Correct - while this syndrome is pretty common, it is by no means ubiquitous. Just off the cuff guessing, I think it is running in the 5% range. It shows up mostly in retail stores and people's homes...evidently it is still incubating at the time it is moving through the importers. However, it is 100% fatal in the cases I've had brought to my attention.

Jay
 
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Correct - while this syndrome is pretty common, it is by no means ubiquitous. Just off the cuff guessing, I think it is running in the 5% range. It shows up mostly in retail stores and people's homes...evidently it is still incubating at the time it is moving through the importers. However, it is 100% fatal in the cases I've had brought to my attention.

Jay
Good to know the low chances at 5%. I actually thought the % was much higher hence I hesitated trying wrasses myself. 5% is very little and even a better reason to not let this mystery deter anyone. There's prob an 50-70% failure rate for us with say chromis or anthias. =) Low risk for rather hardy wrasses is a good place to be. Thanks.
 

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Feel certain I can add my McCosker's to the list. Introduced 9 days ago. Great coloration and feeding response. Four days ago I noted irregular positioning and jerky movements including the spinning described in this thread. First thought was impact trauma, but no obvious external signs of impact or disease. Still has a strong feeding response but success is falling. Awesome little guy. Thanks for starting this thread.
 
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Good to know the low chances at 5%. I actually thought the % was much higher hence I hesitated trying wrasses myself. 5% is very little and even a better reason to not let this mystery deter anyone. There's prob an 50-70% failure rate for us with say chromis or anthias. =) Low risk for rather hardy wrasses is a good place to be. Thanks.

I should clarify - the 5% incident rate is just an educated guess, but it is on TOP of the latent mortality seen in these wrasses from all causes; cyanide, those that don't feed, die from disease, etc. In the three studies that I've done since 1985, the mortality rate for grade B SE Asian fishes has run a pretty consistent 40 to 60% in the first 40 days, as opposed to 6 to 15% for fish from Africa, Hawaii, Sri Lanka, Florida, GBR.

Jay
 

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@Jay Hemdal Do you think this virus is contagious? I have a McCosker Flasher that is displaying very similar behavior. It is still eating but swimming in circles and upside down. In QT with it is an Earmuff wrasse. This is the fourth week for them in QT. Any guidance of what I should do would be greatly appreciated.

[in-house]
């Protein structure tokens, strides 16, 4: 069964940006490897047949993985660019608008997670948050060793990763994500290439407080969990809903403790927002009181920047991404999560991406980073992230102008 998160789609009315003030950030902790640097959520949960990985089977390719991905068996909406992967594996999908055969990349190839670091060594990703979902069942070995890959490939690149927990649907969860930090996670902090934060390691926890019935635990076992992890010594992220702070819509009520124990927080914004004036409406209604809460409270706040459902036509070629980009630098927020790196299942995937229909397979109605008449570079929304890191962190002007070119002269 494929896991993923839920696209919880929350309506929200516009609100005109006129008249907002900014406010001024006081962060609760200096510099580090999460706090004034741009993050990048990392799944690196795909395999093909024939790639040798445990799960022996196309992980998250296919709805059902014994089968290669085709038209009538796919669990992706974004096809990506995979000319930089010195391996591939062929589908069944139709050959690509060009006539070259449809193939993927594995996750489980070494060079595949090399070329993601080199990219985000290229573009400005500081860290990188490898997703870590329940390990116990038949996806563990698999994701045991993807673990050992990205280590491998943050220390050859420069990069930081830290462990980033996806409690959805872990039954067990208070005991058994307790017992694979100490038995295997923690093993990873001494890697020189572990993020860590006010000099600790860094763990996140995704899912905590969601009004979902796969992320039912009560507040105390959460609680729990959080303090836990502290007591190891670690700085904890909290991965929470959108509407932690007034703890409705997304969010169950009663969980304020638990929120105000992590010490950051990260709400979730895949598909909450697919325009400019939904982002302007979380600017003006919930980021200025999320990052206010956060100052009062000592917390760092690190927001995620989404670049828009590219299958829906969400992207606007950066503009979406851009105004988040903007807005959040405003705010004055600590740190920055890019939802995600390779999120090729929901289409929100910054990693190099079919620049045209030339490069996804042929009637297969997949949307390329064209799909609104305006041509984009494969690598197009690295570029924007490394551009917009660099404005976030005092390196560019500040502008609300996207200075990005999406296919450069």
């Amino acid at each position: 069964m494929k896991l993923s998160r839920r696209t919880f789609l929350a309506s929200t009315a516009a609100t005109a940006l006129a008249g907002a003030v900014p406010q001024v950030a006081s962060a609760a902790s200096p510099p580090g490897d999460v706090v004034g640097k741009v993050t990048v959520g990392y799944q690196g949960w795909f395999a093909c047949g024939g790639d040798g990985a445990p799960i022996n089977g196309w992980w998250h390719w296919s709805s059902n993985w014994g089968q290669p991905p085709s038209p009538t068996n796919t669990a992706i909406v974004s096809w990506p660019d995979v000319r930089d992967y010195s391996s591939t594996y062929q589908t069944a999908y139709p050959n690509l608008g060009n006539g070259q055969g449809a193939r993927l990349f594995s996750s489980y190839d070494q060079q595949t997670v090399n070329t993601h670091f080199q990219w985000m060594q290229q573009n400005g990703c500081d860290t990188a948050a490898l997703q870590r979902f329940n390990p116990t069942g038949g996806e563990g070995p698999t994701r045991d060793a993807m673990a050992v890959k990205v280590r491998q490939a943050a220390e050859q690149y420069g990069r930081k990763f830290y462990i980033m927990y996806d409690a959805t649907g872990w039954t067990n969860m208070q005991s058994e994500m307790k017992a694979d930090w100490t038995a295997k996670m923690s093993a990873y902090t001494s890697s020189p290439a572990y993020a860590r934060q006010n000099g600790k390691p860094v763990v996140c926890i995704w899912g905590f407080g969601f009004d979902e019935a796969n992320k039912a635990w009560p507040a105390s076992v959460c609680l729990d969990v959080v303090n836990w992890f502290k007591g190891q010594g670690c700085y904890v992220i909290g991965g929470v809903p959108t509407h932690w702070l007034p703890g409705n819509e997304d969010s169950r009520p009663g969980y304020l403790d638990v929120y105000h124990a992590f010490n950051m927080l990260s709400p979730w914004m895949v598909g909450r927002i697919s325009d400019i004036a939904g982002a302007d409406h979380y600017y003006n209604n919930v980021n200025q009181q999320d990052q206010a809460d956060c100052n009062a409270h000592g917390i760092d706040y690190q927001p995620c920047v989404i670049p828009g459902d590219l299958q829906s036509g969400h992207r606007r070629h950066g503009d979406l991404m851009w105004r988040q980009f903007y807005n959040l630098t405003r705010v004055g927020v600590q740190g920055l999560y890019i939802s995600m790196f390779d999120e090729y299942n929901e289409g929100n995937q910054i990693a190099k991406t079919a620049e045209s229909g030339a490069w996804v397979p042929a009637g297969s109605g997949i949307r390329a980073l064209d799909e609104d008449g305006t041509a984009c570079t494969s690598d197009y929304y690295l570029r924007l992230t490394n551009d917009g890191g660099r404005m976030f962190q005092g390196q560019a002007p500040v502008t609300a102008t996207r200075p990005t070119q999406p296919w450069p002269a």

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IMG_4434.JPG
IMG_4435.JPG
 
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We just don't know much about it yet. It does seem to be contagious in that the fish seem to be exposed to it during the supply chain (fish from some regions are worse than from others) but it does not seem to be contagious like ich is, where once exposed, all the fish will develop it. we've seen cases where a number of new wrasse were housed in a tank together and only a few of them develop the issue (I'm guessing 5%, but that is just a stab in the dark).

Jay
 

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I have a McCosker Wrasse exhibiting the symptoms described here and matching the shared videos. I will try to get a video of my own this evening if he's still alive. It started Wednesday with sporadic spinning and had gotten worse. I caught him last night and put him in an acclimation box as the Carpenter and Midas Blenny were starting to chase him. I noticed last night he had a small mucous nest but was only partially in it and was upside down. Breathing seems to vary from normal to slightly elevated after being chased and he is still eating pellets (tdo and nyos) and frozen (Spirulina Mysis and Brine).

I got this fish from @Dr. Reef. It began QT with him on 18Jun22 and has been in my DT since 30Jul22. I'm not sure where the wrasse was obtained from but I received the Carpenter at the same time and it does not have any of the symptoms at this time.
 
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I have a McCosker Wrasse exhibiting the symptoms described here and matching the shared videos. I will try to get a video of my own this evening if he's still alive. It started Wednesday with sporadic spinning and had gotten worse. I caught him last night and put him in an acclimation box as the Carpenter and Midas Blenny were starting to chase him. I noticed last night he had a small mucous nest but was only partially in it and was upside down. Breathing seems to vary from normal to slightly elevated after being chased and he is still eating pellets (tdo and nyos) and frozen (Spirulina Mysis and Brine).

I got this fish from @Dr. Reef. It began QT with him on 18Jun22 and has been in my DT since 30Jul22. I'm not sure where the wrasse was obtained from but I received the Carpenter at the same time and it does not have any of the symptoms at this time.
I have been noticing more and more of this type of behaviour from wrasses. Mccosker is from Maldeves. It was qted for the mjor disease like ich/velvet/brook/uromena and internal worm/parasites. All i can offer for something like this that is unknown is that i can replace the fish as its not likely to survive. sometimes they get spinal injuries as well from darting and hitting their backs but normally you will see them curled up. anyhow let me know.

Other fish acting fine? any odd behaviour?